An Apple A Day

As fruit industry has seen a significant makeover over recent years. Javaid Naikoo reports on how the industry is staying close to home for success.

Nearly 1,50,000 hectares making almost 55% of the horticulture land in Kashmir is under Apple cultivation -- Photo: Bilal Bahadur.
Nearly 1,50,000 hectares making almost 55% of the horticulture land in Kashmir is under Apple cultivation — Photo: Bilal Bahadur.

For years, fruit growers of Shopian have been fed up with extra charges being levied by fruit commissioning agents—charges that included freight expenses and more. But now, the opening of a fruit and vegetable market in Shopian has freed the fruit growers of this area from what they see as exploitation in the hands of the fruit mundies outside of Jammu and Kashmir.

More than 60 percent of fruit growers of Shopian now sell their fruits in the fruit and vegetable market called Arhama Shopian. The market, which took off in 2006, recorded more than Rs 400 crores worth business in 2010.

“ After just five years, this market is running parallel with three major fruit and vegetable markets of Jammu, Parimpora, Srinagar and Sopore,” says peer Mohammad Amin, the president of Arhama Shopian.

Despite strong competition, the market is grabbing the attention of consumers and exporters across India.  It is also boosting the local fruit commissioning and forwarding agents. Fascinatingly, it is turning out to be a leading platform for sale and purchase of fruits in south Kashmir as well.

Babit Abraham, a fruit businessman from Kerala says, “I have been visiting this market from the past five years.  Every year, I buy more than one hundred trucks of apples and other fruits from this market.”

Babit is one of twenty-five buyers from Kerala who buy fruits exclusively from the Shopian market. Many of them also work on commission and on a joint venture basis with local fruit agencies of Shopian since 2006. This in turn has opened employment avenues for hundreds of people associated with the fruit business in Shopian.

The data collected from the District planning and marketing office Shopian shows the number of apple boxes exported from this market to the various states of India in just twenty days in the month of October.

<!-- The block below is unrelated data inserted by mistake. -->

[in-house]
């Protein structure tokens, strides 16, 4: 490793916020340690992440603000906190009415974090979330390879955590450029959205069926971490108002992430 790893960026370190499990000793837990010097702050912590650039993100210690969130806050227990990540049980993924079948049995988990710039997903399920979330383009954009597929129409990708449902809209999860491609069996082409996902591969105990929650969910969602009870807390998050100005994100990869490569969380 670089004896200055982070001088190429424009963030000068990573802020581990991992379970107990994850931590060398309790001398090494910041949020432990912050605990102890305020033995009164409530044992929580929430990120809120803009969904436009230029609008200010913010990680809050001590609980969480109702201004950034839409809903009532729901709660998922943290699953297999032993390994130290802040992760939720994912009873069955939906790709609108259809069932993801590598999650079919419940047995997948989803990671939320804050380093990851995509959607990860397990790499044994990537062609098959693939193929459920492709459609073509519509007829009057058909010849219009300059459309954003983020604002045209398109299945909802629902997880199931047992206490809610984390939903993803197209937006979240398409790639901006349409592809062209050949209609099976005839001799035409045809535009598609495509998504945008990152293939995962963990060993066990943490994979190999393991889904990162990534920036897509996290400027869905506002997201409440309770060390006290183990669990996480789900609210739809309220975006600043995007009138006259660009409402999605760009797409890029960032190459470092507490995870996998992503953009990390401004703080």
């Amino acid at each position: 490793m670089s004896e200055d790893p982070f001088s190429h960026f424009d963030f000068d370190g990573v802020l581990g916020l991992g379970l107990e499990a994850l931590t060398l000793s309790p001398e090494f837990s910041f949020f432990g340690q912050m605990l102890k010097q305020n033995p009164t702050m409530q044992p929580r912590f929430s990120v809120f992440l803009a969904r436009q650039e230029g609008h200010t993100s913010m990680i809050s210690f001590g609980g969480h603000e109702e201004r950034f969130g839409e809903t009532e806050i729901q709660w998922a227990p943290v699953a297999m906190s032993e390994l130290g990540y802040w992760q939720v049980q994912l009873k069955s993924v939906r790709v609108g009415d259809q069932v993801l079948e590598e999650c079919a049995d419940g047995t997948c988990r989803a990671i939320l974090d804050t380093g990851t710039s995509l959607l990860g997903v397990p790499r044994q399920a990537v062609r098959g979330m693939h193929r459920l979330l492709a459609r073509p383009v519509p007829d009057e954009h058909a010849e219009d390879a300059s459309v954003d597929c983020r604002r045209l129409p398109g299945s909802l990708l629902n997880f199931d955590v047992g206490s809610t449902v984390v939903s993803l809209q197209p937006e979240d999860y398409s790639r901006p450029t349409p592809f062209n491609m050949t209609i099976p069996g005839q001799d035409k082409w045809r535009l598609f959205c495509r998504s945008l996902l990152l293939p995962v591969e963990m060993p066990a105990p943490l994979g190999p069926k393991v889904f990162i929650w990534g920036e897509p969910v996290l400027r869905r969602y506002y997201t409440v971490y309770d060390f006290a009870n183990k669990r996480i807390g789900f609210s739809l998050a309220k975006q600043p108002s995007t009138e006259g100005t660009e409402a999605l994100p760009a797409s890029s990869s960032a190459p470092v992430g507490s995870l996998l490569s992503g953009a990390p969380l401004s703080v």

The numbers collected are the lowest in a season, because this is the last stage of fruit season in the valley.

In the month of October, the data collected from the Assistant Marketing and Grading Office of Shopian shows that the fruit growers of Shopian were satisfied with the average rates for different varieties of fruits in this market.

Experts and growers alike believe that local marketing of fruits in the Shopian district has doubled the prices of fruits mainly because of two reasons. Firstly, buyers from different Indian states now come to buy fruits in Shopian. These buyers directly buy fruits from the growers and pay cash to the grower without any cost of extra charges and third party involvement. Secondly, accessibility to the market information and an improvement in grading of fruits has added to the price hike.

“Now our fruit growers first prefer this mandi for selling their fruits because there are no hectic schedules and because the money is delivered on time,” says Mukhtar Ahmad, a zonal horticulture officer. “Local marketing of fruits in Shopian is also saving more than 4 percent commission per apple box,” he adds.

Year 2011 recorded reduced fruit production in most areas of Shopian because of incessant rains and cool temperature during the time of flowering of fruits, according to the government accounts of early crop failure.

However, the chief Horticulture officer of Shopian, Mohd Shafi Kar claims that the highest prices of fruits in the local market and in the markets outside of the state this year will make up for almost 80 percent loss of that early crop failure for the people of  Shopian.Moreover, the steady growth of the fruit industry has given birth to a number of developmental projects in Shopian over the years. More than two hundred stores were constructed within just one kilometer surrounding the fruit and vegetable market of Shopian.

The commercial complexes construction comprise of offices of fruit commissioning agents, dhabas, offices of transport companies, auto service stations and auto engineering works units.

The market surrounding the fruit mandi is considered as big as some of the historical markets that people of Shopian had seen in the past. It is also a hub of employment opportunities for people in the area.

“It is only in this market that five transport companies are functioning now, which provide transport facilities to fruit growers according to their will,” says Zameer Ahmad, a partner in the Friends Transport Company in Arhama Shopian. “ More importantly, this provides employment opportunities to hundreds of locals,” he adds.

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